On an early summer evening over dessert, the table talk turned to admission essays. I was eager to hear what our group of 20-somethings had to say about helping others with these essays – the writing to get into (or stay out of) health professional schools.
The second-year dental school student at the head of the table mentioned that she recently met with an aspiring applicant to look over a draft of an admissions essay. She said, “I found the essay meandering around, so I told the person that there are a few questions to ask your self about each sentence in an application essay: What does this sentence tell the admissions committee? How does this sentence fit with my theme?”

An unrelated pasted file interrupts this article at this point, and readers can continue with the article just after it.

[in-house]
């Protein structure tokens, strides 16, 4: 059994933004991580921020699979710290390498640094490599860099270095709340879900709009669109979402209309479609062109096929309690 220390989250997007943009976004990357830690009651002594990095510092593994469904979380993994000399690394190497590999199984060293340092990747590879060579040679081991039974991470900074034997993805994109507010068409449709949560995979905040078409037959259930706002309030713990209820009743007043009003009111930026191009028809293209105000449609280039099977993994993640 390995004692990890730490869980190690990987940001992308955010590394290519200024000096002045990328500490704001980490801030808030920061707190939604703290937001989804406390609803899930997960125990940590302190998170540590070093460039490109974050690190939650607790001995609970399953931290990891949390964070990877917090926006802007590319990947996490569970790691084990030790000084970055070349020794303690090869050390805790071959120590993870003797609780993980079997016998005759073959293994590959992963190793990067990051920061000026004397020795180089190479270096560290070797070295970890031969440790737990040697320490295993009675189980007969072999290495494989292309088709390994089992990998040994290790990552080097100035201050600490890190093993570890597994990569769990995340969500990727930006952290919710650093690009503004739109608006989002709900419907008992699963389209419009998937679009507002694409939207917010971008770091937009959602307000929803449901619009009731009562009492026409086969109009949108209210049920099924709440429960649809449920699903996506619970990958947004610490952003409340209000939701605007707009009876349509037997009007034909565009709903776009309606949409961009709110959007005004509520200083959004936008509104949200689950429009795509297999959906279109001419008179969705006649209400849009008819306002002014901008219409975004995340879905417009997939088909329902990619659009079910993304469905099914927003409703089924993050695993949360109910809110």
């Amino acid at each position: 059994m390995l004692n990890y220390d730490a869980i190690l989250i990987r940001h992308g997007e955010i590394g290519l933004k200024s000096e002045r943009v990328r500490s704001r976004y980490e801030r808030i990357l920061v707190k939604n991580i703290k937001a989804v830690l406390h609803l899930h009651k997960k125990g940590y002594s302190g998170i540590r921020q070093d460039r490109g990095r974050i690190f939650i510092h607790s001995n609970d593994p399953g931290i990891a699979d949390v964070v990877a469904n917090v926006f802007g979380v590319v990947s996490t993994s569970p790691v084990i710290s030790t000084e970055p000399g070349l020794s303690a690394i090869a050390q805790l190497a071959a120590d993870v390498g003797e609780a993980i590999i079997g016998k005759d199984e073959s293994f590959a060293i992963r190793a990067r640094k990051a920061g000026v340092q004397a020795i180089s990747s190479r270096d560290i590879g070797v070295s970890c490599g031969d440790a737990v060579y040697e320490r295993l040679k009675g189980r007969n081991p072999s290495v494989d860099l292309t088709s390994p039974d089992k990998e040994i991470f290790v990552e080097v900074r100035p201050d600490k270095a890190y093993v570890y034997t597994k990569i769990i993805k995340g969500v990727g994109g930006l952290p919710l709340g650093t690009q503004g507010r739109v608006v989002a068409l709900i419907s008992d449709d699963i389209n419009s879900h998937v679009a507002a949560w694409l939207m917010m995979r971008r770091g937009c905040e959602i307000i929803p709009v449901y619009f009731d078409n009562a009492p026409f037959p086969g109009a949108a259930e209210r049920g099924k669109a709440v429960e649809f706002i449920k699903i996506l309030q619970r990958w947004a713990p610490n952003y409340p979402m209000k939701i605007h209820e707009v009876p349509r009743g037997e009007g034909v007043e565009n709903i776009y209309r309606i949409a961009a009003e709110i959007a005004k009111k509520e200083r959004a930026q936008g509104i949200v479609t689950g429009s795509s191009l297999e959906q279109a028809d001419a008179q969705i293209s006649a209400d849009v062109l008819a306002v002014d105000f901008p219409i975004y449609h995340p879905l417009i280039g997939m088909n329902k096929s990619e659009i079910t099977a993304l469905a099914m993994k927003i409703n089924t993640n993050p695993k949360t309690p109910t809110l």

At that point, the medical resident serving strawberry rhubarb pie added, “And the third question is ‘Does it pass the squish test?’” He squished an imaginary berry between his first finger and thumb while creating a remarkably deflating sound. “There must be the part of the essay where you write that you want to help others, and it has to be honest, but it cannot be so mushy that it makes the admissions committee nauseous. You know, it can’t be squishy.”
Through college application coaching, I’ve read draft admissions essays where applicants veer too far into mushy territory, which is distracting and not helpful. I’ve also read outstanding essays where passion for healthcare is conveyed, and the squish test is passed with flying colors.
Please pass this essay advice to aspiring applicants around your table:
Make every sentence count
Keep to a theme
Do a squish test
Michelle lives in Ann Arbor, MI and is passionate about helping students in transition as well as spring berries.